Presented to the Annual Meeting of the Association of Surgeons of Great Britain and Ireland, Manchester, UK, May 2003, and published in abstract form as Br J Surg 2003; 90: 73 Paper accepted 23 December 2003 Published online 16 March 2004 in Wiley InterScience (www.bjs.co.uk). DOI: 10.1002/bjs.4514

Introduction

Currently, the most appropriate means of preventing deep vein thrombosis (DVT) in surgical patients are subcutaneous heparin and antiembolism stockings1,2 , which offer increased benefit when used in combination3 . Other pharmacological and physical prophylactic methods exist, but are less effective, less safe or impractical3 . An audit was conducted in this university hospital of the status of thromboprophylaxis to investigate areas for improvement. Of 106 patients who had undergone surgery, heparin prophylaxis was omitted in 43·0 per cent. The use of antiembolism stockings was also disparate and underprescribed to only 46·2 per cent of patients. A variety of stocking brands and lengths was used with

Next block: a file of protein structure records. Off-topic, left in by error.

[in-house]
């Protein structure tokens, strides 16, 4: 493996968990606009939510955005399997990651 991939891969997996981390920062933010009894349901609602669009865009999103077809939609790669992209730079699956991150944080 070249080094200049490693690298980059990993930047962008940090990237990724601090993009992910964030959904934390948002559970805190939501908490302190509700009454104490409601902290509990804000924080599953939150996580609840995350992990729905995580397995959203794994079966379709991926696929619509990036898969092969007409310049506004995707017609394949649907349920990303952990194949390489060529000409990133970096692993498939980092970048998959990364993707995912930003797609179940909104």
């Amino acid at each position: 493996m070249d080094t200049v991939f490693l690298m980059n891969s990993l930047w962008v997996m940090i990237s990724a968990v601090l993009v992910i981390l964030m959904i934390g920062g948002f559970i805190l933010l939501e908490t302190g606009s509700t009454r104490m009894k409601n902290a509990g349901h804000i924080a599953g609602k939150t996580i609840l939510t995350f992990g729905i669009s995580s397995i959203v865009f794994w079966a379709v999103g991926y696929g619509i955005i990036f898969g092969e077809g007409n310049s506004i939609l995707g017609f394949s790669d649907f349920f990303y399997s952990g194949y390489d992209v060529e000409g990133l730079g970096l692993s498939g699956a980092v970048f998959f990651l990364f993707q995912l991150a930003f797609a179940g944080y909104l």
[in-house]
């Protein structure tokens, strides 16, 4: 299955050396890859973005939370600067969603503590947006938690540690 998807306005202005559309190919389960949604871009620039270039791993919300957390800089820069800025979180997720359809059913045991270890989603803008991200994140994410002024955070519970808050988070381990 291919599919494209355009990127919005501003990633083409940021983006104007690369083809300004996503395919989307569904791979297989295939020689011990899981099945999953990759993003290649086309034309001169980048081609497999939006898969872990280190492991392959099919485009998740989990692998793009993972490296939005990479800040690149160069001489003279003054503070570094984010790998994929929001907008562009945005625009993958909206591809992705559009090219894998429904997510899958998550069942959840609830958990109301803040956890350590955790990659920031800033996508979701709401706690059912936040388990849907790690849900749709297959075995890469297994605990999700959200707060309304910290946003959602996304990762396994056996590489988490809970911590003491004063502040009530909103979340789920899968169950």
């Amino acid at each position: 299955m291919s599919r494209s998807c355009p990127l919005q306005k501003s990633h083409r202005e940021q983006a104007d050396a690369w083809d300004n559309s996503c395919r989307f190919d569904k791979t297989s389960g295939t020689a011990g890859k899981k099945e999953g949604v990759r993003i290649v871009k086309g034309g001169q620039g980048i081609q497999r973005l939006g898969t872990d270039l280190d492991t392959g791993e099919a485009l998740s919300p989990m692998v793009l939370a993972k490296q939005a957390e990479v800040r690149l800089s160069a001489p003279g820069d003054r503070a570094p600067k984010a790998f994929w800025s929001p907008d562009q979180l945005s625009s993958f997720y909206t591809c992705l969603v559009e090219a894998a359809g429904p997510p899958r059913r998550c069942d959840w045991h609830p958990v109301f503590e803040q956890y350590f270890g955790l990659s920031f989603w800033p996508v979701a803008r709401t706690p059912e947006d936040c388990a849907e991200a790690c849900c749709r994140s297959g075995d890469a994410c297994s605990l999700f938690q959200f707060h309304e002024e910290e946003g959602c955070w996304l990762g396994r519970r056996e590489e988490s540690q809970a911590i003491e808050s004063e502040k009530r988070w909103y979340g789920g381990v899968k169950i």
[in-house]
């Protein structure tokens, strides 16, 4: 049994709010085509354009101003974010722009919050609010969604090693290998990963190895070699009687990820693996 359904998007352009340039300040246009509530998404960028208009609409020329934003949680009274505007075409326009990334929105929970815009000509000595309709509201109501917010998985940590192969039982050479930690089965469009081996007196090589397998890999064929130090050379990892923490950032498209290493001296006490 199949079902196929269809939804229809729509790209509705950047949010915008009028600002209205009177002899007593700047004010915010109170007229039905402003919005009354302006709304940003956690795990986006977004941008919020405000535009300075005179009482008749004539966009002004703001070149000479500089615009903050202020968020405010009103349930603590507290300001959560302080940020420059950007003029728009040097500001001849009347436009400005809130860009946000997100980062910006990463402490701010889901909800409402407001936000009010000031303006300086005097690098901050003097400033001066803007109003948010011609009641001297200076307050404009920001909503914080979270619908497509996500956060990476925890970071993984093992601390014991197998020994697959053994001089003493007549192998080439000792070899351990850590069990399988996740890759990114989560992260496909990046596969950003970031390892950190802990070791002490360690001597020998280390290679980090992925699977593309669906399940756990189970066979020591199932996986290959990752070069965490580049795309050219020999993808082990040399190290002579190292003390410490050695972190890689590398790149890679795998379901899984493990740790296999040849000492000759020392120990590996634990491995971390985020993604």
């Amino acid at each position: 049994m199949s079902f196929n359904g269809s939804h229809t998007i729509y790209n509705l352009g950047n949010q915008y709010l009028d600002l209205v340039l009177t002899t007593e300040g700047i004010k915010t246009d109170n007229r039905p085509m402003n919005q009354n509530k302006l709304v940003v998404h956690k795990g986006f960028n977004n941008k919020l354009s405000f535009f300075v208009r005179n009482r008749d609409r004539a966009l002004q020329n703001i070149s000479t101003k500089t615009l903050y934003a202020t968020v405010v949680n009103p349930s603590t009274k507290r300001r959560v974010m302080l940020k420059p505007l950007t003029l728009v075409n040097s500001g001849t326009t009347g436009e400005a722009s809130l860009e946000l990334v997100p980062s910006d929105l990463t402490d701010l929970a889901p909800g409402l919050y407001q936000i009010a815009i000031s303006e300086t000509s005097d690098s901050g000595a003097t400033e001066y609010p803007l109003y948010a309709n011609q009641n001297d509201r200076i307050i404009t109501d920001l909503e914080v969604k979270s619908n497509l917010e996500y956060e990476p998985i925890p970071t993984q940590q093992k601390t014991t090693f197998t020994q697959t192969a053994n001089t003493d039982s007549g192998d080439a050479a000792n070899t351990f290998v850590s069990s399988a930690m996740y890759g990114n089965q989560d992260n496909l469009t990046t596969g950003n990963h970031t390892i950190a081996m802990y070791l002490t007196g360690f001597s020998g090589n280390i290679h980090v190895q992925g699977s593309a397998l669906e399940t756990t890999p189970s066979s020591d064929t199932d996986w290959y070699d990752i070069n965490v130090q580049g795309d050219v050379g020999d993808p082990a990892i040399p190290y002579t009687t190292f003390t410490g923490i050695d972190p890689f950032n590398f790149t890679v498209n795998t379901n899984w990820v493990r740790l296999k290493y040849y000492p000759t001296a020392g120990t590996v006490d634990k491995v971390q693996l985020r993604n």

Copyright  2004 British Journal of Surgery Society Ltd Published by John Wiley & Sons Ltd

inadequate fitting. The combined use of subcutaneous heparin and stockings was evident in only 24·3 per cent of patients. These findings are similar to other reports in the literature describing poor compliance of DVT thromboprophylaxis4 – 6 . In order to correct the poor compliance of thromboprophylaxis in the hospital, junior doctors and nurses were tutored in the merits of a single ‘blanket’ protocol of heparin and stockings for all surgical patients. A repeat audit showed a significant improvement in optimal thromboprophylaxis to 88·1 per cent of patients (P = 0·003). The majority of surgical specialties considered low molecular weight heparin (LMWH) to be the best choice for a singleprotocol regimen as it is generally more effective3 , more acceptable to patients owing to the single daily injection,